Certification Programs

lotusAfter class last night, one of my students asked about teacher certification.  The first thing to realize is that there is no single Yoga authority that certifies teaching programs nor instructors.  Some might claim that Yoga Alliance is the central authority on such certifications but that simply is not the case, Yoga Alliance is simply the largest such organization.  I have read comments from a number of long time teachers that they will never certify with Yoga Alliance or any other similar made up organization.  These teachers have the blessing of their own teachers and since that’s the way teachers have been certified for centuries, there is no reason to change the system.  I would agree if Yoga were still a relatively local teaching and our society could continue to support the more traditional method of teacher training.  Yoga has spread beyond the ability for only a very few yogi to pass on their knowledge to the next generation of teachers and meet the needs of the masses wanting to practice Yoga.  Without some level of oversight to prove one’s ability to teach Yoga will continue to evolve into just another aerobics class.

Is Yoga Alliance the solution to the problem?  I think it can be but I also think that it is not the only solution.  One thing I do not agree with, however, is the current climate in Albany, New York.  The last thing that Yoga instructors need is over zealous bureaucrats setting arbitrary standards on who may and who may not provide teacher training.  Of course, the great irony is that New York State Education Department is using Yoga Alliance’s list of registered school to generate their cease and desist letters; the irony being, of course, that schools registered with Yoga Alliance do so to prove that they are maintaining a high standard of training.

There are a number of different Yoga teacher courses; so, how do you know which one is right for you?  First, what style do you practice and is that the style you want to teach?  If it is the style you wish to teach, talk to your teacher and ask for suggestions.  What if you want to teach classic Yoga but all the teachers—including your own—are Bikram instructors and you really don’t want to be a Bikram instructor?  Start searching the Internet and Yoga sites, ask questions about teacher training on Yoga related forums.  It was this approach that actually led me to the Amrit Institute.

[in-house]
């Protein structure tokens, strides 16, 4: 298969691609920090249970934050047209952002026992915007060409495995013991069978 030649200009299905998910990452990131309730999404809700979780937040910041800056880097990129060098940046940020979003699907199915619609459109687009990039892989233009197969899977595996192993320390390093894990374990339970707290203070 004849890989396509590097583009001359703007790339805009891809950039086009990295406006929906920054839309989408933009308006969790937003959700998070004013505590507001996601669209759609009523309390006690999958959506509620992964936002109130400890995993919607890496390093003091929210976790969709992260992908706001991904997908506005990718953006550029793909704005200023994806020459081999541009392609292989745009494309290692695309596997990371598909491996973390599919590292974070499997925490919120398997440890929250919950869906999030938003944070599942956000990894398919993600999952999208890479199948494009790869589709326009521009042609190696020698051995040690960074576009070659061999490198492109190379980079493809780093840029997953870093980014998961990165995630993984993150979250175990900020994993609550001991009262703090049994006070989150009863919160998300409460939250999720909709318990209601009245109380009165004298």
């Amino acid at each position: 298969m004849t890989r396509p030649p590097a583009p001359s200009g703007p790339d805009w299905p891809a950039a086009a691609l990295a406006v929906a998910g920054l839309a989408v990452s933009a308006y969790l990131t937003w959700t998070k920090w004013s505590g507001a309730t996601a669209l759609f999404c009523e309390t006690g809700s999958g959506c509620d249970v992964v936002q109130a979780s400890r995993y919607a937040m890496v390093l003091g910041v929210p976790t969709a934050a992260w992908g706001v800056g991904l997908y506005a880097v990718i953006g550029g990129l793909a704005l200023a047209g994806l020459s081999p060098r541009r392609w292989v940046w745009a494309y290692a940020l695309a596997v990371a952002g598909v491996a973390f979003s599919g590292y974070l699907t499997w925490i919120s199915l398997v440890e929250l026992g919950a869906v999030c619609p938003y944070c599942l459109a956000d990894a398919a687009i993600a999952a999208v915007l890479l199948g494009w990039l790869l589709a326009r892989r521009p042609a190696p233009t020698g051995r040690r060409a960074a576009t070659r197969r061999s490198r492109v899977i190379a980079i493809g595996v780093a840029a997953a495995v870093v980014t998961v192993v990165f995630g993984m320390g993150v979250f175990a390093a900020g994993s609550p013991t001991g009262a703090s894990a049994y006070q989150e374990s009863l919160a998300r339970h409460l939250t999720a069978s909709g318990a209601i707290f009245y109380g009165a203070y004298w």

Here are three different programs—along with my thoughts on each—to help get your search started:

Amrit Yoga Institute:  Offers 200 (Level I) and 500 (Level II) hour training.  Each training course consists of two 10 day sessions—part one in the spring and part two in the fall—and the programs are both Yoga Alliance registered.  After completing both courses, one can continue to study in conjunction with the International Vedic Hindu University and earn a master’s degree as a Yoga teacher.  Cost is around $3,000 for each training course and then $1925 for tuition and fees at the university.

It’s Yoga in Provo, Utah.  Offers a 200 hour, Yoga Alliance registered course for $2,250.  The course is 4 weeks straight from 1 to 5 PM.  The advantages* over the Amrit Institute is that it’s local, for Utah county residents that is, and it’s less expensive.  Disadvantages* being that they offer on a 200 hour course and making a four week commitment can be difficult if you are already working.

Aura Yoga Teacher Training:  Offers multiple teacher courses, all of which are home study (correspondence) courses.  The Level I and Level II courses only cost $997 when purchased together.  Advantages* are obvious, low cost and no need to block out a large amount of time to attend a training course.  Disadvantages* are that the course is not Yoga Alliance certified and there is no face to face time with the instructor.

Which course is right for you?  I really couldn’t tell you, put some leg work into it and investigate any training program before you buy into it.  There are two main reasons why I am sold on the Amrit Institute.  From a certification point of view, I have found no other program which has the potential to lead to a master’s degree from an accredited university.  The main reason, however, is that the Amrit Institute teaches Yoga the way I already practice and teach.  I have long had a very specific idea of what Yoga is and should be and how to teach that in both a private setting and in a public setting such as when one works for the local city.  The Amrit Yoga Method mirrors exactly what I have believed about Yoga and so training there was a natural decision.

*Please note that I am not making any comments on the merits of any of the programs listed above due to the simple fact that I’ve yet to attend any of them.  I am merely making observations on the practical advantages and disadvantages based upon my own circumstances.